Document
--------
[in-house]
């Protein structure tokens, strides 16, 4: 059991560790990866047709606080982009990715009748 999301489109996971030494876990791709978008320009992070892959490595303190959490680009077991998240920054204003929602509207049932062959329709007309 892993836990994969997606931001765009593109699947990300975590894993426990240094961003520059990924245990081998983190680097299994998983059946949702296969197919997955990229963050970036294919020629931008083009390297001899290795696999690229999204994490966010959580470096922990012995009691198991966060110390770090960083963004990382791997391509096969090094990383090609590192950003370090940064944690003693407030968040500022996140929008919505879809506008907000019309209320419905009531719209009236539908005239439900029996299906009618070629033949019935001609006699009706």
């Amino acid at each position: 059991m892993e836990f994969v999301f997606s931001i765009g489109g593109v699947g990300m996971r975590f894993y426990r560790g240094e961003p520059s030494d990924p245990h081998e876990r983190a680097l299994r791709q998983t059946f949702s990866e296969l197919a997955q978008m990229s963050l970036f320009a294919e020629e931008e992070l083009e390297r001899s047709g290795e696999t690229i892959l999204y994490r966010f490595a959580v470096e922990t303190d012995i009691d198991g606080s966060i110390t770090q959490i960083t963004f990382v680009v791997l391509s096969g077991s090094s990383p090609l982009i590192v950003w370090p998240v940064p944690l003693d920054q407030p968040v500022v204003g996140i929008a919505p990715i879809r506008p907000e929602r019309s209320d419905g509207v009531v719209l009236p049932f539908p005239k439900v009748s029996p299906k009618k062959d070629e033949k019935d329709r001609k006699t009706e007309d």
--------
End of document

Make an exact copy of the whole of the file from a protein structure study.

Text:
[in-house]
């Protein structure tokens, strides 16, 4: 059991560790990866047709606080982009990715009748 999301489109996971030494876990791709978008320009992070892959490595303190959490680009077991998240920054204003929602509207049932062959329709007309 892993836990994969997606931001765009593109699947990300975590894993426990240094961003520059990924245990081998983190680097299994998983059946949702296969197919997955990229963050970036294919020629931008083009390297001899290795696999690229999204994490966010959580470096922990012995009691198991966060110390770090960083963004990382791997391509096969090094990383090609590192950003370090940064944690003693407030968040500022996140929008919505879809506008907000019309209320419905009531719209009236539908005239439900029996299906009618070629033949019935001609006699009706």
């Amino acid at each position: 059991m892993e836990f994969v999301f997606s931001i765009g489109g593109v699947g990300m996971r975590f894993y426990r560790g240094e961003p520059s030494d990924p245990h081998e876990r983190a680097l299994r791709q998983t059946f949702s990866e296969l197919a997955q978008m990229s963050l970036f320009a294919e020629e931008e992070l083009e390297r001899s047709g290795e696999t690229i892959l999204y994490r966010f490595a959580v470096e922990t303190d012995i009691d198991g606080s966060i110390t770090q959490i960083t963004f990382v680009v791997l391509s096969g077991s090094s990383p090609l982009i590192v950003w370090p998240v940064p944690l003693d920054q407030p968040v500022v204003g996140i929008a919505p990715i879809r506008p907000e929602r019309s209320d419905g509207v009531v719209l009236p049932f539908p005239k439900v009748s029996p299906k009618k062959d070629e033949k019935d329709r001609k006699t009706e007309d």